The chief Nazi-hunter at the Simon Wiesenthal Centre, a prominent Jewish human-rights organisation, has again warned that Croatia has problems with what he called ‘fascist nostalgia’.
Efraim Zuroff, the director of the Simon Wiesenthal Centre’s Israel and Eastern Europe office and the organisation’s chief Nazi-hunter, has warned that “neo-fascist Croatian revisionists” are trying to change the image of the WWII-era Nazi-allied Independent State of Croatia, NDH and its Ustasa military units.
In an article for the Jerusalem Post on Wednesday, Zuroff warned that Croatia’s “troubled history continues to plague its present and threaten its democratic future”.
He criticised last weekend’s commemoration of the 25th anniversary of a 1990s wartime Croatian Defence Forces unit named after a WWII Nazi-allied commander.
At the commemoration in Split, members of the Knight Rafael Boban unit chanted the wartime fascist slogan ‘Za dom spremni’ (‘Ready for the Home(land)’) and called for it to be legalised.
Zuroff said this was “an attempt to legitimise the murderous policies of the NDH and whitewash that regime’s crimes”.
He also criticised a new Croatian documentary film about the Jasenovac concentration camp, which was run by the NDH regime.
Over 83,000 Serbs, Roma, Jews and enemies of the WWII-era fascist Independent State of Croatia, NDH were executed or died due to the poor conditions at the camp in central Croatia between 1941 and 1945. The camp was run by the Ustasa units, which were largely modelled on the Nazi SS.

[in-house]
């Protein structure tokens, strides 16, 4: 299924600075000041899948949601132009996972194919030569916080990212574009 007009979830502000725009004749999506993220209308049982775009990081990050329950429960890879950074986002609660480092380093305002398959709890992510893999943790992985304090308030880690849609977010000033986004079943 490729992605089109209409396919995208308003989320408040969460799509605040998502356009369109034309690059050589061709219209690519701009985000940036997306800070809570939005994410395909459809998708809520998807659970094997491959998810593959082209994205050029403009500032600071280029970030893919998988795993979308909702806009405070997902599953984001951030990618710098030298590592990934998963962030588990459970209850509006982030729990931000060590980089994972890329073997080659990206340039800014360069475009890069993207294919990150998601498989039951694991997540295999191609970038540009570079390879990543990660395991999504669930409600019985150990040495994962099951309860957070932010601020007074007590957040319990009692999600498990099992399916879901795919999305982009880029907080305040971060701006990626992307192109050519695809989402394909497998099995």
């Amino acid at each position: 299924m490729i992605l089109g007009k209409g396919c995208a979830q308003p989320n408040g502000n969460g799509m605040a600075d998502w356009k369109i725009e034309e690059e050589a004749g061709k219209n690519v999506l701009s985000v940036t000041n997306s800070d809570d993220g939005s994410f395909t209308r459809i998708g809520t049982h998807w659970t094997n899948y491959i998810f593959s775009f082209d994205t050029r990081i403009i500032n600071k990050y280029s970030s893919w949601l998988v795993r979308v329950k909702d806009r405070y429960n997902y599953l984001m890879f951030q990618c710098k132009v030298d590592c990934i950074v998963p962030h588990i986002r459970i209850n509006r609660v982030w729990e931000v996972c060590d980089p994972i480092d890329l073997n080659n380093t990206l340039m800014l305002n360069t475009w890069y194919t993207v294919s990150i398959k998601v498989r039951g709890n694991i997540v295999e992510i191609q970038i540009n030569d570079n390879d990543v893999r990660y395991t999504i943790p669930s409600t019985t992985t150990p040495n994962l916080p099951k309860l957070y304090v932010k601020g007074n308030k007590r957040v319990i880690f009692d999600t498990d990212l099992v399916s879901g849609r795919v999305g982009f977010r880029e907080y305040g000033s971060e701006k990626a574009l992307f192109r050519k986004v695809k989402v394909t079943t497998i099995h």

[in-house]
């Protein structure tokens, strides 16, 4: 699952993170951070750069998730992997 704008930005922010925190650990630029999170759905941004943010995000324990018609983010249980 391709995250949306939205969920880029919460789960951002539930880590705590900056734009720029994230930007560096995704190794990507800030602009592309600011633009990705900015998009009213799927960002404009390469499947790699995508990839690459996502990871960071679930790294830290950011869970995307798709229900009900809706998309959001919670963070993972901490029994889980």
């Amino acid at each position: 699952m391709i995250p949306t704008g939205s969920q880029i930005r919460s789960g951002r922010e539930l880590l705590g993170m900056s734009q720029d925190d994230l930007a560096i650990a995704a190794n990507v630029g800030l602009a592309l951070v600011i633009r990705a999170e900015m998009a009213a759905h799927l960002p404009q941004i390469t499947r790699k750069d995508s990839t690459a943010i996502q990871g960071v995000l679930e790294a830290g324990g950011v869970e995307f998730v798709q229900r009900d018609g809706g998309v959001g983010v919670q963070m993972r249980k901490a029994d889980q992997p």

Zuroff said that the film, Jasenovac - The Truth, was seeking to play down the crimes committed at the camp.
The premiere of the film earlier this month was attended by Croatia’s right-wing culture minister Zlatko Hasanbegovic, who praised the documentary.
“The only good news in that respect these days was a declaration by both the Croatian president and prime minister (separately) that the Ustasa government was a ‘criminal regime’,” Zuroff wrote, although he claimed this was only done as a result of US pressure.
“Unless the government starts actively and unequivocally fighting against Ustasa nostalgia, and rising neo-fascism and anti-Semitism, it looks like the situation in Croatia will only get worse,” he said.
He welcomed the fact that year’s state-sponsored commemoration at the Jasenovac camp memorial site is being boycotted by the Croatian Jewish community, anti-fascist associations and the Serbian National Council, the main representative of Croatia’s Serb community.
The boycott is a protest against the permanent exhibition at the Jasenovac memorial, which they believe does not convey the concentration camp’s horrors adequately, and against what they see as a revival of Ustasa values in the political arena.
The Anti-Fascist League of Croatia is also organising an alternative Jasenovac commemoration in Zagreb on the same day as the official one.